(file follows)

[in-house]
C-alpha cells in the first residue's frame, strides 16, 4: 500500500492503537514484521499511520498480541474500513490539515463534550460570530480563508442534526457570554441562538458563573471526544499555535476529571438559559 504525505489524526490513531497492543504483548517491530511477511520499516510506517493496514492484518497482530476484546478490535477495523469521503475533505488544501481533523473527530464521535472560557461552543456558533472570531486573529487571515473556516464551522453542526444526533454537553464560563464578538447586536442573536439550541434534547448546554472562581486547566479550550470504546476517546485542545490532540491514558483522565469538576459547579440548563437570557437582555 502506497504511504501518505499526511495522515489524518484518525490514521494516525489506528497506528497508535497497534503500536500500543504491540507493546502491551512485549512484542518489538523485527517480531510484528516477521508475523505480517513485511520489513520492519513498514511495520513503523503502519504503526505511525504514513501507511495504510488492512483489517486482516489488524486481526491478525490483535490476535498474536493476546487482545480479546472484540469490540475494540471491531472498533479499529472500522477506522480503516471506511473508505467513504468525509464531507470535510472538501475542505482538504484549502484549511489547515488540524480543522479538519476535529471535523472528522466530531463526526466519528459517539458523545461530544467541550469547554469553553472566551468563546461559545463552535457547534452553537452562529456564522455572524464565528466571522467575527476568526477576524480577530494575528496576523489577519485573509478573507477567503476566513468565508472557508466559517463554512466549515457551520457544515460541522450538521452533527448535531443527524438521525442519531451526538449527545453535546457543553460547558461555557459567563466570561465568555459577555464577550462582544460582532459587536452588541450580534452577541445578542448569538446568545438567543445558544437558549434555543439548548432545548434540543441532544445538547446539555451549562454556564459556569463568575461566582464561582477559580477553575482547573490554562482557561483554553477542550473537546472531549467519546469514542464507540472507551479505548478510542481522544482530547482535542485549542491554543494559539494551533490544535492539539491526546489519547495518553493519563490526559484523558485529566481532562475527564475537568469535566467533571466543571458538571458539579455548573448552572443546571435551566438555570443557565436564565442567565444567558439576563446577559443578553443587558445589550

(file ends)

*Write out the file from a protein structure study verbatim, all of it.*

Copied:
[in-house]
C-alpha cells in the first residue's frame, strides 16, 4: 500500500492503537514484521499511520498480541474500513490539515463534550460570530480563508442534526457570554441562538458563573471526544499555535476529571438559559 504525505489524526490513531497492543504483548517491530511477511520499516510506517493496514492484518497482530476484546478490535477495523469521503475533505488544501481533523473527530464521535472560557461552543456558533472570531486573529487571515473556516464551522453542526444526533454537553464560563464578538447586536442573536439550541434534547448546554472562581486547566479550550470504546476517546485542545490532540491514558483522565469538576459547579440548563437570557437582555 502506497504511504501518505499526511495522515489524518484518525490514521494516525489506528497506528497508535497497534503500536500500543504491540507493546502491551512485549512484542518489538523485527517480531510484528516477521508475523505480517513485511520489513520492519513498514511495520513503523503502519504503526505511525504514513501507511495504510488492512483489517486482516489488524486481526491478525490483535490476535498474536493476546487482545480479546472484540469490540475494540471491531472498533479499529472500522477506522480503516471506511473508505467513504468525509464531507470535510472538501475542505482538504484549502484549511489547515488540524480543522479538519476535529471535523472528522466530531463526526466519528459517539458523545461530544467541550469547554469553553472566551468563546461559545463552535457547534452553537452562529456564522455572524464565528466571522467575527476568526477576524480577530494575528496576523489577519485573509478573507477567503476566513468565508472557508466559517463554512466549515457551520457544515460541522450538521452533527448535531443527524438521525442519531451526538449527545453535546457543553460547558461555557459567563466570561465568555459577555464577550462582544460582532459587536452588541450580534452577541445578542448569538446568545438567543445558544437558549434555543439548548432545548434540543441532544445538547446539555451549562454556564459556569463568575461566582464561582477559580477553575482547573490554562482557561483554553477542550473537546472531549467519546469514542464507540472507551479505548478510542481522544482530547482535542485549542491554543494559539494551533490544535492539539491526546489519547495518553493519563490526559484523558485529566481532562475527564475537568469535566467533571466543571458538571458539579455548573448552572443546571435551566438555570443557565436564565442567565444567558439576563446577559443578553443587558445589550